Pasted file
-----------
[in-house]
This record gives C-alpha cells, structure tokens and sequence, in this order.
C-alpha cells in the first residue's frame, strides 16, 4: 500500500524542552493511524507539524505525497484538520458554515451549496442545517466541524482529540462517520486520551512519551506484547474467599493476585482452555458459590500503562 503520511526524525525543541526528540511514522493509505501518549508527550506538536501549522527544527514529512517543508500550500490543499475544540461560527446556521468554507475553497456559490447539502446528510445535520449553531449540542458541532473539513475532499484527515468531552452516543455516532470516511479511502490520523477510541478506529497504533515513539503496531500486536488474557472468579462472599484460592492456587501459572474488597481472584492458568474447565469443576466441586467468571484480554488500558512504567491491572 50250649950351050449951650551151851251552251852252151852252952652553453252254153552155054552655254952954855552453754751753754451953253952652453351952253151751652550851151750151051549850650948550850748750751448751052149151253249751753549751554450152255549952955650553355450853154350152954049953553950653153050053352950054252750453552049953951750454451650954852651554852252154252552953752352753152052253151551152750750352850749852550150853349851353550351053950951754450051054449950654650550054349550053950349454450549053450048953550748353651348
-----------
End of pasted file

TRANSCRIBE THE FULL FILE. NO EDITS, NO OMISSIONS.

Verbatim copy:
[in-house]
This record gives C-alpha cells, structure tokens and sequence, in this order.
C-alpha cells in the first residue's frame, strides 16, 4: 500500500524542552493511524507539524505525497484538520458554515451549496442545517466541524482529540462517520486520551512519551506484547474467599493476585482452555458459590500503562 503520511526524525525543541526528540511514522493509505501518549508527550506538536501549522527544527514529512517543508500550500490543499475544540461560527446556521468554507475553497456559490447539502446528510445535520449553531449540542458541532473539513475532499484527515468531552452516543455516532470516511479511502490520523477510541478506529497504533515513539503496531500486536488474557472468579462472599484460592492456587501459572474488597481472584492458568474447565469443576466441586467468571484480554488500558512504567491491572 50250649950351050449951650551151851251552251852252151852252952652553453252254153552155054552655254952954855552453754751753754451953253952652453351952253151751652550851151750151051549850650948550850748750751448751052149151253249751753549751554450152255549952955650553355450853154350152954049953553950653153050053352950054252750453552049953951750454451650954852651554852252154252552953752352753152052253151551152750750352850749852550150853349851353550351053950951754450051054449950654650550054349550053950349454450549053450048953550748353651348